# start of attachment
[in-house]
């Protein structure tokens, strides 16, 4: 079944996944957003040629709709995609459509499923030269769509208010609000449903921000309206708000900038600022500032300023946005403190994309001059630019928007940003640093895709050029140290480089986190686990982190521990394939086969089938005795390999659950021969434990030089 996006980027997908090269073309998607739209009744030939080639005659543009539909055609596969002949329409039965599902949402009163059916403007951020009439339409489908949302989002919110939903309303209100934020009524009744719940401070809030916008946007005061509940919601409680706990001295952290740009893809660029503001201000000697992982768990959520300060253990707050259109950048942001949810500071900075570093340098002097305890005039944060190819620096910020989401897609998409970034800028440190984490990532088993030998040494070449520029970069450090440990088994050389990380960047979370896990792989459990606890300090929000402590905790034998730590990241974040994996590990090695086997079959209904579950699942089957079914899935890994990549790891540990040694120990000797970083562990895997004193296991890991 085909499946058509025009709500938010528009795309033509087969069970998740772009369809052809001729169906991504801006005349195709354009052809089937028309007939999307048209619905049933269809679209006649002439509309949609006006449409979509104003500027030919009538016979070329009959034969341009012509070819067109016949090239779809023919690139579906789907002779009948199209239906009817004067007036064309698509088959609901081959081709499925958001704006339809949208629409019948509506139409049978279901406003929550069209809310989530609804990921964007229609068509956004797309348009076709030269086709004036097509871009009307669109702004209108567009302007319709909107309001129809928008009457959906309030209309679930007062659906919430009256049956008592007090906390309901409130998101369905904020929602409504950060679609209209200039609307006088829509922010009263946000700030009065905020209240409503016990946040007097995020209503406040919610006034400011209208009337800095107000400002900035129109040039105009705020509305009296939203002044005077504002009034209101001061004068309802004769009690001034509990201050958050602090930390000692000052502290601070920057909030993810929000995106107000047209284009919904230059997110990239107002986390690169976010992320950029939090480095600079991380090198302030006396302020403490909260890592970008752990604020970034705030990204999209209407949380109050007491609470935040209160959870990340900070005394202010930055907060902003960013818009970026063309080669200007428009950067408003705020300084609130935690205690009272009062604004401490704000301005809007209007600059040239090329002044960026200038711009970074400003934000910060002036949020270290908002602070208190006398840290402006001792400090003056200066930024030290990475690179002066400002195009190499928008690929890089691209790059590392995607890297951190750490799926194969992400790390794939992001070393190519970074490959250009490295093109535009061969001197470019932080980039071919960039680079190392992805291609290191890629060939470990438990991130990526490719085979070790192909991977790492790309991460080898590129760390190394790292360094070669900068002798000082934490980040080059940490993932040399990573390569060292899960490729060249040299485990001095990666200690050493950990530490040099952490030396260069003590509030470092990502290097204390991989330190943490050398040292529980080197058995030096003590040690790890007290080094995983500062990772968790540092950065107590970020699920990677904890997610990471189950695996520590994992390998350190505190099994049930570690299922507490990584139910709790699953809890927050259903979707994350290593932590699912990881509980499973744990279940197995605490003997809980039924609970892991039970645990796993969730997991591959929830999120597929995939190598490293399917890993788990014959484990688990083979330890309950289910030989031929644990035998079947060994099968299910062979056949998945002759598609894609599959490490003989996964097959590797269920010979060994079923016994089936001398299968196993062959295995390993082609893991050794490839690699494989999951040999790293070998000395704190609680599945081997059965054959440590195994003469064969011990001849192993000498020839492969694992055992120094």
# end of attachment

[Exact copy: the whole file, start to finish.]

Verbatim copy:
[in-house]
């Protein structure tokens, strides 16, 4: 079944996944957003040629709709995609459509499923030269769509208010609000449903921000309206708000900038600022500032300023946005403190994309001059630019928007940003640093895709050029140290480089986190686990982190521990394939086969089938005795390999659950021969434990030089 996006980027997908090269073309998607739209009744030939080639005659543009539909055609596969002949329409039965599902949402009163059916403007951020009439339409489908949302989002919110939903309303209100934020009524009744719940401070809030916008946007005061509940919601409680706990001295952290740009893809660029503001201000000697992982768990959520300060253990707050259109950048942001949810500071900075570093340098002097305890005039944060190819620096910020989401897609998409970034800028440190984490990532088993030998040494070449520029970069450090440990088994050389990380960047979370896990792989459990606890300090929000402590905790034998730590990241974040994996590990090695086997079959209904579950699942089957079914899935890994990549790891540990040694120990000797970083562990895997004193296991890991 085909499946058509025009709500938010528009795309033509087969069970998740772009369809052809001729169906991504801006005349195709354009052809089937028309007939999307048209619905049933269809679209006649002439509309949609006006449409979509104003500027030919009538016979070329009959034969341009012509070819067109016949090239779809023919690139579906789907002779009948199209239906009817004067007036064309698509088959609901081959081709499925958001704006339809949208629409019948509506139409049978279901406003929550069209809310989530609804990921964007229609068509956004797309348009076709030269086709004036097509871009009307669109702004209108567009302007319709909107309001129809928008009457959906309030209309679930007062659906919430009256049956008592007090906390309901409130998101369905904020929602409504950060679609209209200039609307006088829509922010009263946000700030009065905020209240409503016990946040007097995020209503406040919610006034400011209208009337800095107000400002900035129109040039105009705020509305009296939203002044005077504002009034209101001061004068309802004769009690001034509990201050958050602090930390000692000052502290601070920057909030993810929000995106107000047209284009919904230059997110990239107002986390690169976010992320950029939090480095600079991380090198302030006396302020403490909260890592970008752990604020970034705030990204999209209407949380109050007491609470935040209160959870990340900070005394202010930055907060902003960013818009970026063309080669200007428009950067408003705020300084609130935690205690009272009062604004401490704000301005809007209007600059040239090329002044960026200038711009970074400003934000910060002036949020270290908002602070208190006398840290402006001792400090003056200066930024030290990475690179002066400002195009190499928008690929890089691209790059590392995607890297951190750490799926194969992400790390794939992001070393190519970074490959250009490295093109535009061969001197470019932080980039071919960039680079190392992805291609290191890629060939470990438990991130990526490719085979070790192909991977790492790309991460080898590129760390190394790292360094070669900068002798000082934490980040080059940490993932040399990573390569060292899960490729060249040299485990001095990666200690050493950990530490040099952490030396260069003590509030470092990502290097204390991989330190943490050398040292529980080197058995030096003590040690790890007290080094995983500062990772968790540092950065107590970020699920990677904890997610990471189950695996520590994992390998350190505190099994049930570690299922507490990584139910709790699953809890927050259903979707994350290593932590699912990881509980499973744990279940197995605490003997809980039924609970892991039970645990796993969730997991591959929830999120597929995939190598490293399917890993788990014959484990688990083979330890309950289910030989031929644990035998079947060994099968299910062979056949998945002759598609894609599959490490003989996964097959590797269920010979060994079923016994089936001398299968196993062959295995390993082609893991050794490839690699494989999951040999790293070998000395704190609680599945081997059965054959440590195994003469064969011990001849192993000498020839492969694992055992120094």